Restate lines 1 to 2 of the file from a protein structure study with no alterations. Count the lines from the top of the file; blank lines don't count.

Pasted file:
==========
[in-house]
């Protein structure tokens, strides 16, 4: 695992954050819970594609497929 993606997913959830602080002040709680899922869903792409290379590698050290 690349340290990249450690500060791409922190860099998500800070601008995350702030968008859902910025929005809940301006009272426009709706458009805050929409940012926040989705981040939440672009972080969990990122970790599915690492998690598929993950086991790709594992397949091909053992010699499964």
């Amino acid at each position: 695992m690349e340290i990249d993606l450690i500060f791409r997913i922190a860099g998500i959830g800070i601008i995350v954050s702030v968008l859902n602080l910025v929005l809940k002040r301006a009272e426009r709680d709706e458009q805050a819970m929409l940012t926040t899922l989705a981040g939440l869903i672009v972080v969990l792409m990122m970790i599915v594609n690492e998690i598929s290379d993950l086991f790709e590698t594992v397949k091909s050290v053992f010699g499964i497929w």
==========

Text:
[in-house]
């Protein structure tokens, strides 16, 4: 695992954050819970594609497929 993606997913959830602080002040709680899922869903792409290379590698050290 690349340290990249450690500060791409922190860099998500800070601008995350702030968008859902910025929005809940301006009272426009709706458009805050929409940012926040989705981040939440672009972080969990990122970790599915690492998690598929993950086991790709594992397949091909053992010699499964």